Legislation has been introduced in both houses of Congress that would provide FDA with the power and flexibility it needs to define the regulatory requirements for high-risk compounding operations and the authority to inspect those that engage in interstate commerce.
The similarity of the bills reflects the time both houses have had to do a thorough vetting of the issues and listen to the concerns of the various constituencies, as well as to frame and compare initial proposals, in the effort to develop a viable legislative pathway.
Both bills provide the agency with some latitude in deciding how best to achieve the specified goals.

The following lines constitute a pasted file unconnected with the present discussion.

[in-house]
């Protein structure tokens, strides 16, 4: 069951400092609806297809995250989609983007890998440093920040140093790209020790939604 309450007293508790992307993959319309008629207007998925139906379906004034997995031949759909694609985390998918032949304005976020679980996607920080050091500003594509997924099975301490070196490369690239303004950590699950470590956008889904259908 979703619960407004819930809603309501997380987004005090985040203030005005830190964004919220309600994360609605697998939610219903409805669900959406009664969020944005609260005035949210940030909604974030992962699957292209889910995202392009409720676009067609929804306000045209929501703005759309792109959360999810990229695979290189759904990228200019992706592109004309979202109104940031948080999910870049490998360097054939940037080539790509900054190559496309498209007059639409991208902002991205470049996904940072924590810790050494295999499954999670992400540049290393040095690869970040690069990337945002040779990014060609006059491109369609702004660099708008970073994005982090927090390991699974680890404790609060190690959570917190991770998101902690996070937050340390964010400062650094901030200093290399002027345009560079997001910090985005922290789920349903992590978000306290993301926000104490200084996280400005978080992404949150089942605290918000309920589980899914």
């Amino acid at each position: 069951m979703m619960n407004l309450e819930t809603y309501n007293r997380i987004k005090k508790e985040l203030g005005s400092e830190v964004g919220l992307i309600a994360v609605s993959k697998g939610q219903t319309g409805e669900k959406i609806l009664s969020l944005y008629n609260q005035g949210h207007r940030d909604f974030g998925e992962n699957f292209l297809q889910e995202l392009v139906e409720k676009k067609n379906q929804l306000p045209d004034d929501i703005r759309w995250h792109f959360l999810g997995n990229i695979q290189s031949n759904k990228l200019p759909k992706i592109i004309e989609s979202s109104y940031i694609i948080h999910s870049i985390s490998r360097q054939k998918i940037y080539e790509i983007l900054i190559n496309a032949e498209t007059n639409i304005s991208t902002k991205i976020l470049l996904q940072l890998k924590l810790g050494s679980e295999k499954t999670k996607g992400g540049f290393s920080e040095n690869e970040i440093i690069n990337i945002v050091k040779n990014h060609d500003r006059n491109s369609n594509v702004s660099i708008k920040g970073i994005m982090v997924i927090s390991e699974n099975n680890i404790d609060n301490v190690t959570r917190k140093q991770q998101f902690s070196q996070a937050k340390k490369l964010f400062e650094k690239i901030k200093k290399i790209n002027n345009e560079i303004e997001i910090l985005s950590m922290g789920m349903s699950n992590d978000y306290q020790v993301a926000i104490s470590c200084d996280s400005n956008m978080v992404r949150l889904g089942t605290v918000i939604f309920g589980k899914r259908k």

The House bill is sponsored by Rep. Edward Markey (D-MA), who represents the district in which the New England Compounding Center (NECC) was located. NECC was responsible for the major crisis that broke out last fall when tainted injectable methylprednisilone acetate caused an outbreak of fungal meningitis that has resulted in 55 deaths and more than 740 illnesses in 20 states (see IPQ November Special Report).
Markey is currently running for the Senate seat vacated when Massachusetts Senator John Kerry was confirmed as Secretary of State. Markey built his new legislation on the bill he proposed last fall in the immediate wake of the emerging crisis, which did not have time to work its way forward as the Congressional session ended.
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